Technology may help poor schools by starting with rich ones
My wife often starts a book by reading the last few pages. I think this is cheating. It spoils any surprises the author might have planted there. She suggests, when I say this out loud, that she is better able to appreciate the writer's craft if she knows where the story is going.
But I yielded to the temptation to do the same when I read the table of contents of Harvard political scientist Paul E. Peterson's intriguing new book, "Saving Schools: From Horace Mann to Virtual Learning." It is an analytical history of key American school reformers, from Mann to John Dewey to Martin Luther King Jr. to Al Shanker to Bill Bennett to James S. Coleman. I knew about those guys, but the last chapter discussed someone I never heard of, Julie Young, chief executive officer of the Florida Virtual School.
Peterson is always a delight to read. Even his research papers shine. I enjoyed the entire book. But I read first his take on Young and the rise of new technology because it was a topic I yearned to understand. I have read the paeons to the wonders of computers in classrooms, but I don't see them doing much in the urban schools I care about. The 21st century schools movement in particular seems to me too much about selling software and too little about teaching kids.
I am glad I jumped ahead to Peterson's last chapter. It put the rise of school technology in a new context for me. For the first time I realized that the education reforms I write about, raising achievement in the inner city, are as Peterson puts it turning standard marketing strategies upside down. Maybe they will work better, he suggests, if we let their 21st century promoters try them out in affluent schools, seeing what works best before moving to kids who really need something better than what they've got.
"When technology transforms a system," he writes, "the process ordinarily begins with those that are the most resourceful, competent, connected, and well-off. Once an innovation proves itself, the use of the product or service diffuses. Marginal groups in society are usually the last to adopt. Digital television was first the province of the rich, though it is quickly becoming universal in the United States. Cable and telephone companies first introduced broadband technology in upscale neighborhoods, then gradually worked outward once they consolidated their market position in these friendly locations."
"When the initial clientele is resourceful and connected, it becomes easier for those touting an innovation to demonstrate that it is successful," he writes. But school reformers went the other way, focusing on "the needs of the marginal members of society." He says "NCLB asked schools to raise every child's performance up to a basic level of proficiency, but it said nothing about what should be done with students who had already reached that basic level. School vouchers were restricted to students from low-income families, and charter schools were concentrated in low-income neighborhoods where students were doing poorly in district schools."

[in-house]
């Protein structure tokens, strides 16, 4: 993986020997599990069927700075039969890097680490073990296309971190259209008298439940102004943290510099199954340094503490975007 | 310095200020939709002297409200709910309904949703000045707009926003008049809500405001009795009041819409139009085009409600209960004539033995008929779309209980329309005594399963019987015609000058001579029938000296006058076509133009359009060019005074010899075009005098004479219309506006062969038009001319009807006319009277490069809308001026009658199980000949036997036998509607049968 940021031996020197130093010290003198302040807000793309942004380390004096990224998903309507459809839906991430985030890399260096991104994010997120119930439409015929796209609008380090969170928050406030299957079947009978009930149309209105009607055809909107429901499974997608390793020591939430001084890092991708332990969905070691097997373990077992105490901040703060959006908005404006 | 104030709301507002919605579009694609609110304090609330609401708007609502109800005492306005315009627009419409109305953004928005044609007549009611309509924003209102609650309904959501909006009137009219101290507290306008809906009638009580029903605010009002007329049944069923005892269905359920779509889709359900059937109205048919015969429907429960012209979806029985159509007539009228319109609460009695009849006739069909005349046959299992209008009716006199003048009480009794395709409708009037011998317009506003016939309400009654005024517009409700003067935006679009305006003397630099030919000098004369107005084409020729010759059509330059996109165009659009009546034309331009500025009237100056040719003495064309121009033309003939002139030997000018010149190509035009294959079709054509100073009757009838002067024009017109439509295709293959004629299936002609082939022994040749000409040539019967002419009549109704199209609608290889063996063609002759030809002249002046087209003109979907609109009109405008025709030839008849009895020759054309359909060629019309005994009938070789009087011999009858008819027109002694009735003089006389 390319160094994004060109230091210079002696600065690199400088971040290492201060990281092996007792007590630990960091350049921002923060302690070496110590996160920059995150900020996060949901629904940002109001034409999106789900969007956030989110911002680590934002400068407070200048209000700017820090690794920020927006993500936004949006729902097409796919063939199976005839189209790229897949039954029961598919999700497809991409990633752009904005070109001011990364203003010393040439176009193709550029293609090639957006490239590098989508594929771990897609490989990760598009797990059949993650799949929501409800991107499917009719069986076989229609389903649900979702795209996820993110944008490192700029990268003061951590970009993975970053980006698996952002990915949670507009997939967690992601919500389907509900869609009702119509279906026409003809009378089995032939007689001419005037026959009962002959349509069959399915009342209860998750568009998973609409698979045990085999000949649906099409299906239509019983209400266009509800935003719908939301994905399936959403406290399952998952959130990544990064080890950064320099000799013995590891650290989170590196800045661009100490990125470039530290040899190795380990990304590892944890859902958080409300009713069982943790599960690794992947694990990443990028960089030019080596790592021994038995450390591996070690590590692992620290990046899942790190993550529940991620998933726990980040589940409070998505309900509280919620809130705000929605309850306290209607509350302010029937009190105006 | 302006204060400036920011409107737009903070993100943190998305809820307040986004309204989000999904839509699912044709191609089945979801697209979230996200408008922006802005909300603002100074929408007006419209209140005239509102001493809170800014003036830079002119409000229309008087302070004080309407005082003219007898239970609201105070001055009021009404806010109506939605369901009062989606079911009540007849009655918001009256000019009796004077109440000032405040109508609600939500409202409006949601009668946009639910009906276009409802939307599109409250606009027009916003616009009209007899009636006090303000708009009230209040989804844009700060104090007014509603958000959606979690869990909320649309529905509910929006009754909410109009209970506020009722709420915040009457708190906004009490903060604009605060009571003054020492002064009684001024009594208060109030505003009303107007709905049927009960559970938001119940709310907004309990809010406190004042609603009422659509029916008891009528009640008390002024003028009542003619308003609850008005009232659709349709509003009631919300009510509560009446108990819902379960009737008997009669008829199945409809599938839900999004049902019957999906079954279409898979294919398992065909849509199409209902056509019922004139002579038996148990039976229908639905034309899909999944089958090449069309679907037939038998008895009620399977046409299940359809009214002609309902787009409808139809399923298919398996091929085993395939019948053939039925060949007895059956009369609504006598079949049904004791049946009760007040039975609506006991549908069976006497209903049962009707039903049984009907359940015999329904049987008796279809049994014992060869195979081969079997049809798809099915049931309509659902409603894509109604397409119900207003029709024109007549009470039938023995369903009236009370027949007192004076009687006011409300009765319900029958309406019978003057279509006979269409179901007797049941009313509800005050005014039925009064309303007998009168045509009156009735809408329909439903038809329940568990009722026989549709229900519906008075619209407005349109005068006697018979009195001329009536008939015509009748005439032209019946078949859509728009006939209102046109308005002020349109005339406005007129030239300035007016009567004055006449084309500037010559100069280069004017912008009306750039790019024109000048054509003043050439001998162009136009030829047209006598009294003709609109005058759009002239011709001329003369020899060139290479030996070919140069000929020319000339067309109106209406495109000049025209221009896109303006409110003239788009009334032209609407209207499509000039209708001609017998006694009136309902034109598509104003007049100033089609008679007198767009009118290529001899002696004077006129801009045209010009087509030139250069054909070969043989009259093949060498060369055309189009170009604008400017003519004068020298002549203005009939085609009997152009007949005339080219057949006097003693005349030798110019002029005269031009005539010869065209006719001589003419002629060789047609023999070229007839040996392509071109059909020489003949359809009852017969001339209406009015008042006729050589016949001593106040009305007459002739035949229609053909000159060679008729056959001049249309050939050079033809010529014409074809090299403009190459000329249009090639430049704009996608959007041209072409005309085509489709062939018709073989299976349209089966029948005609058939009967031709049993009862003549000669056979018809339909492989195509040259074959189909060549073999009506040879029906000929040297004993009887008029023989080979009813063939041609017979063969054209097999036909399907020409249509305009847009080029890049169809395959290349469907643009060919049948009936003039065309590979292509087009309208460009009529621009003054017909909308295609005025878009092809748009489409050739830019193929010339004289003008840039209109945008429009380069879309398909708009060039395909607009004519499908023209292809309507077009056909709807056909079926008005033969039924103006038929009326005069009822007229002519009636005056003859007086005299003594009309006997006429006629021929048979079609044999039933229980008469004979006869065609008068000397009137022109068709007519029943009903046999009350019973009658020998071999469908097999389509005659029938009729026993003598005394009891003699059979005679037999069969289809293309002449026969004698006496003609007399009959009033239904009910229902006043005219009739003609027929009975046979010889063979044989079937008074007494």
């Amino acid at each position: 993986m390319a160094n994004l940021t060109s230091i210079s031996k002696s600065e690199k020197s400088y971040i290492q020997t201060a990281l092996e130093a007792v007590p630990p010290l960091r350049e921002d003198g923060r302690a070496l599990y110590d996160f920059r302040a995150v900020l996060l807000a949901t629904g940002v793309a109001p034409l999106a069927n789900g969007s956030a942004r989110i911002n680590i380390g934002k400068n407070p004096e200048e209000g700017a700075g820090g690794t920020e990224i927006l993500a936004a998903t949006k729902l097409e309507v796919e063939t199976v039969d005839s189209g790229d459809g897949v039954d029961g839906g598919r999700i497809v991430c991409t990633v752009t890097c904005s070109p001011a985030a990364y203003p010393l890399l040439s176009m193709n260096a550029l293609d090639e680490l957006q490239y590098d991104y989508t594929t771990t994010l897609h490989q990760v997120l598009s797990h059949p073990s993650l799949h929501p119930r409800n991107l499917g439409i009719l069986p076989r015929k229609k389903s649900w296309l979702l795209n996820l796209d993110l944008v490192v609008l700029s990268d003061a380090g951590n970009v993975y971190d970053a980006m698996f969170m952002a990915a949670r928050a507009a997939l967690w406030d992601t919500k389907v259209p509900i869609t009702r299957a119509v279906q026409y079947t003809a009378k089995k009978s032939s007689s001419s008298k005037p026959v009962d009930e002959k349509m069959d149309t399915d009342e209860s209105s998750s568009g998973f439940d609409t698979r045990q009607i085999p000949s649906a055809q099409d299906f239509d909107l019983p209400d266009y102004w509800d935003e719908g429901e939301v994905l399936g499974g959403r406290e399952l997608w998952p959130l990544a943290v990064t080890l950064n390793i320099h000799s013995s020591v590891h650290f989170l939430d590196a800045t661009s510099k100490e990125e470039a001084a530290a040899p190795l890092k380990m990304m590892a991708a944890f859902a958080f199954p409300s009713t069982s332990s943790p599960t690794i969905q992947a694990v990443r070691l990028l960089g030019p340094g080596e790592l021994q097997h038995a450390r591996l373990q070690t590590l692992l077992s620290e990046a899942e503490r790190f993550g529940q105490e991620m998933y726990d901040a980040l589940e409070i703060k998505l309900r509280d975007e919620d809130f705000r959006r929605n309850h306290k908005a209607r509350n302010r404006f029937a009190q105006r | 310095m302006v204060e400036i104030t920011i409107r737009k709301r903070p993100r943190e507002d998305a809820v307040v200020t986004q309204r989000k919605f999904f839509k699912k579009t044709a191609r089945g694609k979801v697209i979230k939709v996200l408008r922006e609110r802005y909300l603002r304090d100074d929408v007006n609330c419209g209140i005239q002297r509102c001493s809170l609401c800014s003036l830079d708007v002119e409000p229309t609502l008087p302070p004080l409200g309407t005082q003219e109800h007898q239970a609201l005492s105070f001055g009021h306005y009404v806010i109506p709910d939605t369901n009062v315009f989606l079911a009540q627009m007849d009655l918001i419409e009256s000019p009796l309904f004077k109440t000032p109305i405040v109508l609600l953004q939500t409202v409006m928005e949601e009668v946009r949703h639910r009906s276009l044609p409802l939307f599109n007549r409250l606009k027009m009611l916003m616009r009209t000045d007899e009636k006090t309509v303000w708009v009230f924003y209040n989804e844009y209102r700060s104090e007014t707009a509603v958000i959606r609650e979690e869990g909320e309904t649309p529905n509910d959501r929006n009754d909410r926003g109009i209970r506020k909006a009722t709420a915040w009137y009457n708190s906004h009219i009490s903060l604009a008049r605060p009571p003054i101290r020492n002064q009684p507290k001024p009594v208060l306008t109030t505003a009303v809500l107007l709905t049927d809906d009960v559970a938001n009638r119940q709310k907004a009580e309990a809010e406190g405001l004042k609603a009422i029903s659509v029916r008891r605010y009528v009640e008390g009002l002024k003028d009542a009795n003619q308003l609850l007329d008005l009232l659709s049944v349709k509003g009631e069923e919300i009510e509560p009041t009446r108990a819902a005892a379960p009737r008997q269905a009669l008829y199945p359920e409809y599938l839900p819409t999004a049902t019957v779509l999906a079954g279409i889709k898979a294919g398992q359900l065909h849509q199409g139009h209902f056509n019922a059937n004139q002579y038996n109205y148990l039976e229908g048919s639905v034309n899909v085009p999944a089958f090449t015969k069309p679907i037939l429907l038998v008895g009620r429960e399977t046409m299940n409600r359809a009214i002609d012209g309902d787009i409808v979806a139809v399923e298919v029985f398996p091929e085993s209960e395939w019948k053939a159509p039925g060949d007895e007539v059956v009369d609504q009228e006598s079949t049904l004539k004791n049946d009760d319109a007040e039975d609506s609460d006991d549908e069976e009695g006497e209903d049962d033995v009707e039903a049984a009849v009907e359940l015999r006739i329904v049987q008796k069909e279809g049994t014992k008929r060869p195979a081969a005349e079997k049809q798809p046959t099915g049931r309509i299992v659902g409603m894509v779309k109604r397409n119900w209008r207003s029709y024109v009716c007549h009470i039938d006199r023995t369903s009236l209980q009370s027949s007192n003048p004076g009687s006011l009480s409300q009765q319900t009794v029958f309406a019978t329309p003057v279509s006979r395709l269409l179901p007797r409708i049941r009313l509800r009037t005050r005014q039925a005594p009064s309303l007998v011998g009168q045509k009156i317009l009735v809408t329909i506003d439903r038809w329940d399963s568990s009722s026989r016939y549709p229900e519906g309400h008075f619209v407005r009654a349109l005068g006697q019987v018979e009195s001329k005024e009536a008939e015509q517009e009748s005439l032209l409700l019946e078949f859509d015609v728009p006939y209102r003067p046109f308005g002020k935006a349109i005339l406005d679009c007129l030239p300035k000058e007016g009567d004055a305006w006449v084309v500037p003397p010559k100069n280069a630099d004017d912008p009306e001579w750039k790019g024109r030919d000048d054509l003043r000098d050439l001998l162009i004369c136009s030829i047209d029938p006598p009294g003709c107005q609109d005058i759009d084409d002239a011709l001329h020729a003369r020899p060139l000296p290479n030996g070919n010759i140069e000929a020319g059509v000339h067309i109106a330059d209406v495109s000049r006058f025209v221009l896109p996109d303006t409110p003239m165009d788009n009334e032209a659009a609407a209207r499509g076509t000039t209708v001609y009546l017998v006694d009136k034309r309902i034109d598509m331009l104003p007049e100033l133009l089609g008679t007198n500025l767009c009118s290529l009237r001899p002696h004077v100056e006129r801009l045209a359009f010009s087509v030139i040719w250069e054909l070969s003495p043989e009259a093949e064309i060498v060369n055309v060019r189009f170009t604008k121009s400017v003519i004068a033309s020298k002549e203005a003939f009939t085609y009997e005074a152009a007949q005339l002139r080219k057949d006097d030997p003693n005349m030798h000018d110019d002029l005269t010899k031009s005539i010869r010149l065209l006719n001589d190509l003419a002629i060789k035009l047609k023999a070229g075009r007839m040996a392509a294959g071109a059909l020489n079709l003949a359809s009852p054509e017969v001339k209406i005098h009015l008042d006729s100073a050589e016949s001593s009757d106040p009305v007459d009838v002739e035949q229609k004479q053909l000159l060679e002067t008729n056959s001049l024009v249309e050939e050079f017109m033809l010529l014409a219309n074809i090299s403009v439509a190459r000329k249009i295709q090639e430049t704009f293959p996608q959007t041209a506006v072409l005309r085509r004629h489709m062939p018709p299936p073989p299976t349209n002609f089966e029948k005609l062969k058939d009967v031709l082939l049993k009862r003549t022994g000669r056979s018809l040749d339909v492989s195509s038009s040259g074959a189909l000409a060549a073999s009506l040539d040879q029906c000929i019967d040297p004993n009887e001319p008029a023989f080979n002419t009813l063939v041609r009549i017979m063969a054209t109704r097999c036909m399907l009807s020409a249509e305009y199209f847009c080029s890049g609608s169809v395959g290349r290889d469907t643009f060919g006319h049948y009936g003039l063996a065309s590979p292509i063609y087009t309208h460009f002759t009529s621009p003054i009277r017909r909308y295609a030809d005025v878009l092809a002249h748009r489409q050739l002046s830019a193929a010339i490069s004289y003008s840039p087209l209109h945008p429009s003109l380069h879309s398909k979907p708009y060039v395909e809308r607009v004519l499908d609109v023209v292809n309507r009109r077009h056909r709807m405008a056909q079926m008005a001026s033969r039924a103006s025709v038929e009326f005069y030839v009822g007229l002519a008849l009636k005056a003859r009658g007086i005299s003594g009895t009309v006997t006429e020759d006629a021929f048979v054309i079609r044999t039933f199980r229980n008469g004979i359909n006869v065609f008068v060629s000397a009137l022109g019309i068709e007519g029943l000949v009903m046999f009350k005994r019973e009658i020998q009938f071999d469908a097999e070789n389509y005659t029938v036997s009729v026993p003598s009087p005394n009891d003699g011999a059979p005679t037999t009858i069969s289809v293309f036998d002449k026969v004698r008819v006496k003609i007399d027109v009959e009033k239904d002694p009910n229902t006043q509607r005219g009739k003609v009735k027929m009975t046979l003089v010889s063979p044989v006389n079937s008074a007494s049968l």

I am not sure the analogy works in that case. No Child Left Behind, vouchers and charters were all designed to give impoverished children an array of systems that have been successfully employed in upscale neighborhoods for a century---imaginative and energetic teaching, high standards and focus on college preparation. I get his point that the latest gadgets, like those employed by the Florida Virtual School, can use the workout they are getting from private schools and affluent customers---including working student actors, models and musical proteges---before being extended to children who do not have so much going for them.
The Florida Virtual School had only 11,500 course enrollments in 2003, Peterson says, but by 2008 more than 116,238 courses had been completed and the projection for this year is nearly 200,000. Unlike the usual education reform, virtual schooling is "opening new avenues to the more ambitious and talented at least as fast as to those with fewer resources," he says. "For this reason, technological advances will not quickly obliterate the differences in the performances of ethnic or income groups. This can happen only in the long run, as technologies improve, courses are designed in more customized ways, well-designed coaching systems are put into place, and models of success become generally available. But even if outcomes become more unequal in the short run, as always happens when innovations are introduced, the opportunity to learn will be equalized."
He acknowledges that the future of virtual education and other innovations is not certain. He notes that in the vast majority of classrooms, teaching is pretty much like it always has been, even with a few computers in the corner. But the younger educators who are doing the most to transform urban and rural schools are also the educators most comfortable with the electronic tools of the new age, so they may come up with something that will prove the 21st century schools enthusiasts right.
I just resigned from Facebook, having decided I had no time for it, so my views on these modern developments are suspect. I will keep hanging around schools, and maybe, someday, I will finally see something of the new electronic era that significantly increases achievement in reading and writing for all kids. But I don't expect that any time soon.
Read Jay's blog every day at http://washingtonpost.com/class-struggle.
| May 28, 2010; 5:30 AM ET
Categories: Trends | Tags: Florida Virtual School, Paul E. Peterson, Saving Schools: From Horace Mann to Virtual Learning,, education reform has to start with the rich, virtual learning
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